Continuing with our series of common bankruptcy questions, we pick up with perhaps the most commonly asked question of all in bankruptcy cases: whether you get to keep your house and car. Like we've discussed previous times in this space, the primary determining factor behind this comes down to equity. Because a Chapter 7 bankruptcy is a liquidation of your assets, the liquidation analysis begins with a determination of whether, after all liens are paid, there is any equity that could be liquidated that would return any value. Thus, if you do not have much, or any, unprotected equity in your house and car, you will get to keep them as long as you remain current on the payments.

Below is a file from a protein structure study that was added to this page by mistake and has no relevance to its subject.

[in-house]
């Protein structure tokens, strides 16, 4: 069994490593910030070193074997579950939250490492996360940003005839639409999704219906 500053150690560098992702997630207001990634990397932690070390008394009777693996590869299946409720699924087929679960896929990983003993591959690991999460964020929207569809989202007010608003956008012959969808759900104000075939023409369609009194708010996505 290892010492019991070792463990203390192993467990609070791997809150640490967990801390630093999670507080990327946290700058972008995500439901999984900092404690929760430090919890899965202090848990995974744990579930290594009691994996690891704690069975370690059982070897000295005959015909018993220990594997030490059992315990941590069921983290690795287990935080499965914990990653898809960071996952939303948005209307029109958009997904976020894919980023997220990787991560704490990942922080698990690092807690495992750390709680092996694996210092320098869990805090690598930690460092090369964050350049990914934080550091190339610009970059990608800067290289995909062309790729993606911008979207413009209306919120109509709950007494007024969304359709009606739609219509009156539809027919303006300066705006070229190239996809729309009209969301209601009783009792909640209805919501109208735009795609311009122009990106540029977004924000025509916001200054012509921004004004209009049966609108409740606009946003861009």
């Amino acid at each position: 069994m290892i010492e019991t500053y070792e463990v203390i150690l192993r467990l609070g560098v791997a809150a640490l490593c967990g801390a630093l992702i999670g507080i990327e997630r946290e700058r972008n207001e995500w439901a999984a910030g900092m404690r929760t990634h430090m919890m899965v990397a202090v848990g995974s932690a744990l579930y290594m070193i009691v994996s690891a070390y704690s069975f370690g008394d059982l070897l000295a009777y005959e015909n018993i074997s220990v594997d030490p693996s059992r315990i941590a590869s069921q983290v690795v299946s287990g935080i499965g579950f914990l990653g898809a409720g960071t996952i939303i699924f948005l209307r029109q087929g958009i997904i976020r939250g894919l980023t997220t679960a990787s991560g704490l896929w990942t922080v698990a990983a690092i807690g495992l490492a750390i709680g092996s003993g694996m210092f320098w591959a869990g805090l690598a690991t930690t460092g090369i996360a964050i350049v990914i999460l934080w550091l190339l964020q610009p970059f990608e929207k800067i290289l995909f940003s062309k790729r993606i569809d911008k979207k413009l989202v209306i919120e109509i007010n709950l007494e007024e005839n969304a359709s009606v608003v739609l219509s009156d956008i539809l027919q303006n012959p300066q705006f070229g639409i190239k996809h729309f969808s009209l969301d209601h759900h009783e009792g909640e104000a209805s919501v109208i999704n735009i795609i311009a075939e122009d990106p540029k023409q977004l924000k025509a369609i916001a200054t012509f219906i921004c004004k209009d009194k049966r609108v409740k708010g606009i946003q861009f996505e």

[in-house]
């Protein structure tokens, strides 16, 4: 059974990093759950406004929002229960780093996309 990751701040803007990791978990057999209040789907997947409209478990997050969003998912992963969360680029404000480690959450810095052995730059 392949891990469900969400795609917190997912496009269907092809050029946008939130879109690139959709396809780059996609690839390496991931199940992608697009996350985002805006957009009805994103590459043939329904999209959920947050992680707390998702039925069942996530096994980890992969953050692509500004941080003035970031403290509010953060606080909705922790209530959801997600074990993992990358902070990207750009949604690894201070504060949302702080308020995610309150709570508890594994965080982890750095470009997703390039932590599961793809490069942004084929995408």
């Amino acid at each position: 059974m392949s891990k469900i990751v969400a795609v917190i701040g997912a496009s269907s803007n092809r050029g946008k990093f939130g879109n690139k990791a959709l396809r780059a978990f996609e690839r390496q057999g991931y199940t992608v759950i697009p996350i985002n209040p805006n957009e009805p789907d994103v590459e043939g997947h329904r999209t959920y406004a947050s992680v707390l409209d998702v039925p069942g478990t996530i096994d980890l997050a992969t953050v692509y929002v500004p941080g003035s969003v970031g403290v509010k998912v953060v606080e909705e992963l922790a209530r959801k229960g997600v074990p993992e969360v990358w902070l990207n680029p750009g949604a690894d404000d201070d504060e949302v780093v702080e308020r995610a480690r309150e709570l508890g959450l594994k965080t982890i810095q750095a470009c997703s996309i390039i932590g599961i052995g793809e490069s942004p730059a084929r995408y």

Along the same lines, people filing bankruptcy frequently wonder if they will be able to keep their retirement accounts after filing. The answer to this in the vast majority of cases is yes. Exemption laws provide protection for those retirement accounts that are ERISA qualified. Thus, most of the time your retirement account will be 100% protected throughout the bankruptcy, whether it has $1,000 or $50,000.
Another common question deals with various debts. Clients often ask whether they can file bankruptcy on utility bills, student loans, taxes, marital debts, and back child support. In these instances, the only debts you can file on are utility bills. Those debts are discharged, but you may still be required to post a security deposit in the future to ensure payment. For the others, though, they are usually nondischargeable. With marital debts, if you are obligated to pay certain debts as the result of a divorce decree, you will be obligated to pay that debt and it will be nondischargeable in bankruptcy.